Traveling with small children can be stressful. There is, after all, relentless planning, panic-inducing air-travel, tantrum-ridden eating-out and ceaseless tantrums and sleepless nights to contend with. But the things we experience together traveling are not available in any brochure. Travel brings us priceless moments of growth for both children as well as parents.

We humans have some baffling little habits, and not returning shopping carts to the stand is one for the anthropology class. It’s not because we are pressed for time. We are happy to spend forty minutes every day back and forth in our oversized minivan to go to the gym and run on a stationary treadmill for another forty minutes. But we will not spend the extra forty seconds to walk an empty shopping cart back to its rightful place.

There are a lot of grand festivals that are celebrated in India, but it is a humble one that I treasure the most. It is not Diwali with its lights, gaiety, and splendor. It is not Holi with its splash of color and joy. It is not Ganesh Chaturthi with its pomp and processions. The festival I hold most dear to my heart is Ugadi or New Year. I don’t know if it is the symbolism or meaningfulness or the family time that comes with the festival, but celebrating it is one of my greatest joys.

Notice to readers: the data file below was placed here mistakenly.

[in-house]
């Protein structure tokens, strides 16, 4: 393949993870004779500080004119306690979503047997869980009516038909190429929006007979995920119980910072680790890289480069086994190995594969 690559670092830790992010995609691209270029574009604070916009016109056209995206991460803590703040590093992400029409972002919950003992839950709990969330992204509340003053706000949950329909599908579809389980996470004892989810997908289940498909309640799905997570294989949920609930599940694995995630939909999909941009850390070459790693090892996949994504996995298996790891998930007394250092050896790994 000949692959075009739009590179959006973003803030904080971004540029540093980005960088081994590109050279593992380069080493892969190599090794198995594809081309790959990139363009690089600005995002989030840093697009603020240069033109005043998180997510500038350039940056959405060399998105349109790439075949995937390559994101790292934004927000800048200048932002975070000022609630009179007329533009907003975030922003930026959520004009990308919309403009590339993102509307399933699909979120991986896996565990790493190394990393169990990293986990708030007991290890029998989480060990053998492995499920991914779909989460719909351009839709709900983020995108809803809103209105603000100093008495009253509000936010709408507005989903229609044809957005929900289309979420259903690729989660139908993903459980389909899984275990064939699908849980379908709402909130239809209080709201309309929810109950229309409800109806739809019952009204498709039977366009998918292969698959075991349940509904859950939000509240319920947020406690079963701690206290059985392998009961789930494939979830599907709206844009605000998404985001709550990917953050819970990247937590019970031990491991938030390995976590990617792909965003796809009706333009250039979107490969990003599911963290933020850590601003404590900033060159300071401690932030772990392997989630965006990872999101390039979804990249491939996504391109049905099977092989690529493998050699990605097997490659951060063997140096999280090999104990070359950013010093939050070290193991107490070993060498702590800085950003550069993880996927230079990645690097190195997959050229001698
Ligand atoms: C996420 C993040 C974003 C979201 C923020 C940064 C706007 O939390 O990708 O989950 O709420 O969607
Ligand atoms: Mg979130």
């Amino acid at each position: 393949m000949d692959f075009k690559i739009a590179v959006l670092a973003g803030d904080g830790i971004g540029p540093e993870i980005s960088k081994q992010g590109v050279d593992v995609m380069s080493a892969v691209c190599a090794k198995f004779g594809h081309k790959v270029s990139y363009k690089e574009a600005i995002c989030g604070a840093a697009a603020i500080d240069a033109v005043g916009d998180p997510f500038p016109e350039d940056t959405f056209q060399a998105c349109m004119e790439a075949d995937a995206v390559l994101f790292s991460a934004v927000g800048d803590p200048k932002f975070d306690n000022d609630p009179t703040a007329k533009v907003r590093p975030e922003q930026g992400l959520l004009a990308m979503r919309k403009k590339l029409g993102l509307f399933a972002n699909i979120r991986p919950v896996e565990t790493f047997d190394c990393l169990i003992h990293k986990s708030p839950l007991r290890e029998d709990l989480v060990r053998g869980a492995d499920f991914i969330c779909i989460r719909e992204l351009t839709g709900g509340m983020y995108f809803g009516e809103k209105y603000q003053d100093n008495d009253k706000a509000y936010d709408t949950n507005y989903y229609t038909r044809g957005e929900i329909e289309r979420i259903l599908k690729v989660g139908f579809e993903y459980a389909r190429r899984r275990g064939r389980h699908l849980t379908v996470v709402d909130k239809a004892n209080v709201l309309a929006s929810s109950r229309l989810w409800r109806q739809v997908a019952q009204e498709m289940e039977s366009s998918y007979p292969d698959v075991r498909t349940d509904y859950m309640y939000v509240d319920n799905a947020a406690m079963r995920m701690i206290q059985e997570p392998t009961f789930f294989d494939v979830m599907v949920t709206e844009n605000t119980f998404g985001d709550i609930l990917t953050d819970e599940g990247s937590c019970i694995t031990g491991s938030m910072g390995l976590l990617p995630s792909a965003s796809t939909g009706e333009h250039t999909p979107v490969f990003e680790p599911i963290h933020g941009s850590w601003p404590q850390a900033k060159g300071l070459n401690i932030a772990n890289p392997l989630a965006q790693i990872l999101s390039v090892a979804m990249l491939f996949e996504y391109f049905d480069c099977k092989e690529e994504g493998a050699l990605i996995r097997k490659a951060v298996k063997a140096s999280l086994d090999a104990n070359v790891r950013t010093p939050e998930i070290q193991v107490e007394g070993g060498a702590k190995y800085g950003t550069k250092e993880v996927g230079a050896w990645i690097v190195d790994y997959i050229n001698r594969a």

Chai story

A new immigrant in a new country has a lot to learn. The practical things are easy to master. It is the cultural differences that is the real challenge. Here’s a personal account of how an innocent invitation to Tea could get misconstrued in ‘translation’.
invitation to Tea.

I love talking to my 4-year-old. He seems to have such great questions. “What is a country? Can a diesel train go faster than a race car? Can a zebra run faster than a horse? Can you tell me about the dinosaurs and the big rock? What is ‘relative to’?”